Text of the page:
This decision to cancel plans for the 2017 Relay For Life was made with great regret and many thoughts and prayers.


The Relay for Life Committee




I take this brief moment to publicly recognize and thank Fred Hernandez and the employees of AEP who worked tirelessly to get our power back up Saturday night.

As you know, Saturday night around 8:40pm we experienced a small blackout. For me, personally, it meant my 9:30pm shows abruptly stopping and my auditoriums were jarringly bathed in the ethereal glow of emergency lights.

After walking around the block and discovering the blackout was limited, from my point of view, to my block and a few on either side of us, my father, Dr. Rangra, called Fred Hernandez, who handles day-to-day operations for AEP, to let him know about the power outage.

He hadn’t heard anything about it, but informed my dad he’d look into it. He called back and let him know that something happened outside of town in the direction of Fort Stockton and he had crews working on it and estimated it would take an hour or two to fix.

Sure enough, about 11:30pm, the power came back, and I want to publicly acknowledge the amazing work the AEP crews did in the middle of the night in cold weather to get our community back up and running and the dedication of Mr. Fred Hernandez.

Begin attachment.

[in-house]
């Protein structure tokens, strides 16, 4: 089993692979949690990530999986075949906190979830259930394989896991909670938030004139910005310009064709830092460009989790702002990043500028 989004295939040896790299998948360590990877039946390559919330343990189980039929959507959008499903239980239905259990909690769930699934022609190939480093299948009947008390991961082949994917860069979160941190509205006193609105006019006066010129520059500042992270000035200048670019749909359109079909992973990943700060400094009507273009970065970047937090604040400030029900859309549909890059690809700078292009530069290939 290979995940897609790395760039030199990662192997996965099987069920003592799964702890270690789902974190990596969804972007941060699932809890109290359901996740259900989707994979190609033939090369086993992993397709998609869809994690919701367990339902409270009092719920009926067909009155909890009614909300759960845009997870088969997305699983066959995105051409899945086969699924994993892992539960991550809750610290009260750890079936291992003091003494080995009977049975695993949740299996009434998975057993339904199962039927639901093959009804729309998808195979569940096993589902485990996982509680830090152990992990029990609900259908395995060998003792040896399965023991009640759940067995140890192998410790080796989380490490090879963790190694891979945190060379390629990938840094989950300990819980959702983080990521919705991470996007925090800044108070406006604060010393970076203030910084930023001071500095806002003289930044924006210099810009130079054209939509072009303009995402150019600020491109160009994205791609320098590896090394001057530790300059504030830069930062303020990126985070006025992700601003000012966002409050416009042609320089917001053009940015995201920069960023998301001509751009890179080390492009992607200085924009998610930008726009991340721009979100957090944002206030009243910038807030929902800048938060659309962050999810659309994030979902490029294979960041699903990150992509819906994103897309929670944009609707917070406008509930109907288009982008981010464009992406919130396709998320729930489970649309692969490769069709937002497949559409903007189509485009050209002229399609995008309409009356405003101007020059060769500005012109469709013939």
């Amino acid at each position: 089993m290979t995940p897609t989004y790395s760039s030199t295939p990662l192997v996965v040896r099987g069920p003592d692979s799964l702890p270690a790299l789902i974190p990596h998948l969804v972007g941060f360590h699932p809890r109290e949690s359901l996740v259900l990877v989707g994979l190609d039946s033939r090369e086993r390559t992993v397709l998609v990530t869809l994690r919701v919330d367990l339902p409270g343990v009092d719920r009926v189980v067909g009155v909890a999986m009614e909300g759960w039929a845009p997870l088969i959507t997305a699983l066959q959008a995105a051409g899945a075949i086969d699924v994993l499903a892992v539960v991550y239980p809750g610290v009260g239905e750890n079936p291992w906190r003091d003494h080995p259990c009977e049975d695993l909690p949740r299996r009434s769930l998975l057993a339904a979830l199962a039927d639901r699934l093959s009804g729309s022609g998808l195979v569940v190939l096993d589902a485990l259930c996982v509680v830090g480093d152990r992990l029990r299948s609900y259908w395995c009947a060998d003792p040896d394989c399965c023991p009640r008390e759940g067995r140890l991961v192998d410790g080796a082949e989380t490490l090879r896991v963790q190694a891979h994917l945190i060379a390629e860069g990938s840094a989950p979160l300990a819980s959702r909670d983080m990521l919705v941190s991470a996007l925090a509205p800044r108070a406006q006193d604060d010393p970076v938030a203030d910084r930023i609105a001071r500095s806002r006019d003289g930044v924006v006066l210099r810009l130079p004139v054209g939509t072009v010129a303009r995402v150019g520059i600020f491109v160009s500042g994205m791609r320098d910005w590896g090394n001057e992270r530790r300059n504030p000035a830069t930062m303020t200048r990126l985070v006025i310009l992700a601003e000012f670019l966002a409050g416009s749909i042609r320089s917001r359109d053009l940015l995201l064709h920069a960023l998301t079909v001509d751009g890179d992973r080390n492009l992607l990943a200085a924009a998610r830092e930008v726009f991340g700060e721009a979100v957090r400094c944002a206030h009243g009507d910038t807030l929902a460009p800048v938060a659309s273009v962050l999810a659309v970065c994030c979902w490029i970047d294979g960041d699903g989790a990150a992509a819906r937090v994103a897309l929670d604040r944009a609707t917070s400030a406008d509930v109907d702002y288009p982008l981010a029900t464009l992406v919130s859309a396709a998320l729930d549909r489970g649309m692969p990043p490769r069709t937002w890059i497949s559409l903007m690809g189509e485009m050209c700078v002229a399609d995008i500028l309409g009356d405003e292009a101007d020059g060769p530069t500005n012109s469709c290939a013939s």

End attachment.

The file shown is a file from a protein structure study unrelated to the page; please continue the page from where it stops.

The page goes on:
Amit Rangra

Rangra Theaters




For over 18 months now, the fine residents of Marfa, including native Marfans from Alpine, Fort Davis, El Paso, Midland, Austin, Dallas, San Antonio, Albuquerque, just to name a few, have eagerly awaited what the county will do regarding the proposal by Global Golf Management to rejuvenate the Marfa Golf Course.

In addition to building a state-of-the-art golf course in the great town of Marfa, they have also proposed to build affordable housing, rejuvenate Vizcaino Park and even volunteering once a week their time and resources to conduct landscaping and clean up around town where needed.

Global Golf Management has made its intentions pubic going back to at least May 7th of 2015, including numerous town hall meetings to present to the community their intentions and well as to solicit the communities feedback on the project.

Time and time again a decision on the golf course has been put off with delay after delay, with the latest debacle being the attorney attained by the county being a no show at the meeting where a final disposition was to take place, much to the dismay of numerous residents in attendance.

It’s is safe to say no one expects anything different in the much-anticipated special meeting scheduled for the 31st of January, where yet again a final disposition is expected. Or will yet another delay take place?

With all of the delays, one cannot help but believe the county is attempting to sabotage this multi-million-dollar investment Global Golf is trying to inject into Presidio County.

What are the county residents to believe if the attorney hired by the county cannot be bothered to show up for a meeting as important as that. Every time there is a meeting to address the proposal by Global Golf Management there is a delay.